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way, i am using aleppo is a case in point. to be honest, i thought that i would need -- [inaudible] we were very le we were very lesson and surprised. the operation we encountered was a lot more sophisticated than i thought. they held elections. the chairman was a highly educated person with a phd, doctor [inaudible name]. they also started the committee on the local administration and the committee on finance making sure that every penny is accounted for.
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we are working on a number of projects to stabilize the city and help our transition. >> can you say the two words about the relationship between the civilian counsel in the military and [inaudible] >> three weeks ago, they coalesce under the aleppo revolutionary concept and it was headed by the secretary-general and colonel. so all of those groups, so far, those groups will maintain their separate identities. they are all fighting under the banner of this council is headed up by the kernel.
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i would say that the relationship between the civilian counsel and military council is -- there are two of them. they are under two different styles. the fsa -- everyone depends on it to keep them from entering the city, and so forth. that is the cooperative aspect. it is long-term, it is going into the future. you have civilians and an emergence of a society that is trying to govern the services of the city as needed. this is one of the services that they are trying to provide, taking out the trash.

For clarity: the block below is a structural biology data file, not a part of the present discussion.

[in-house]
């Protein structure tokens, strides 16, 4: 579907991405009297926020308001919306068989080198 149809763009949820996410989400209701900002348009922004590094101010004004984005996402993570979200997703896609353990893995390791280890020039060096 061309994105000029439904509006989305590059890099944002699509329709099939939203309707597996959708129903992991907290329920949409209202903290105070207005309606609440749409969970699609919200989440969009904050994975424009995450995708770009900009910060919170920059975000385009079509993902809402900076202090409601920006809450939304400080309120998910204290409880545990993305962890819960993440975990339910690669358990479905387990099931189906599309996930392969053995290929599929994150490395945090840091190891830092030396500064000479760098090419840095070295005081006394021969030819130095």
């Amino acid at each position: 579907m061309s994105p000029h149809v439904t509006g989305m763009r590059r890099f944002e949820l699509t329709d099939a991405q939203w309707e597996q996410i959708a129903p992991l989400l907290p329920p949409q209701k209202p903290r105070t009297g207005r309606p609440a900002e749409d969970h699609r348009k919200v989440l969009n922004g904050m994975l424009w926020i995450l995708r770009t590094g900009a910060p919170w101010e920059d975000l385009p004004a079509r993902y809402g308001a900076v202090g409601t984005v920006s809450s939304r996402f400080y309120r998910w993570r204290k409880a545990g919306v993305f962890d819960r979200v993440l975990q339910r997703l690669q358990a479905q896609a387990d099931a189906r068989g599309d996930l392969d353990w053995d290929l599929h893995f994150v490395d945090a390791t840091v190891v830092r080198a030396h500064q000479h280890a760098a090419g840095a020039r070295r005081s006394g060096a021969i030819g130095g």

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okay? but you also have people with guns and, you know, they are a source of power. so i also see them as competing and going into the future about who will have the upper hand in the system. now, both the military and the civilians or severely underfunded. it is a competitive, long-term, and cooperative short term.
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>> [inaudible] how have you learned about the civilian relationship and the military relationship? >> i think anytime that you can talk about this -- it is a great chance. first time i was in damascus. if [inaudible]
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>> so how was it a year ago? that is when i asked him. >> for the revolution? >> okay. >> with [inaudible] the internal organizations that they deal with -- so then,
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[inaudible] they are bonding with social situations, certainly it is equal to the forces and that each thing needs to be reiterated. it is kind of a important step [inaudible] the questions i have -- as you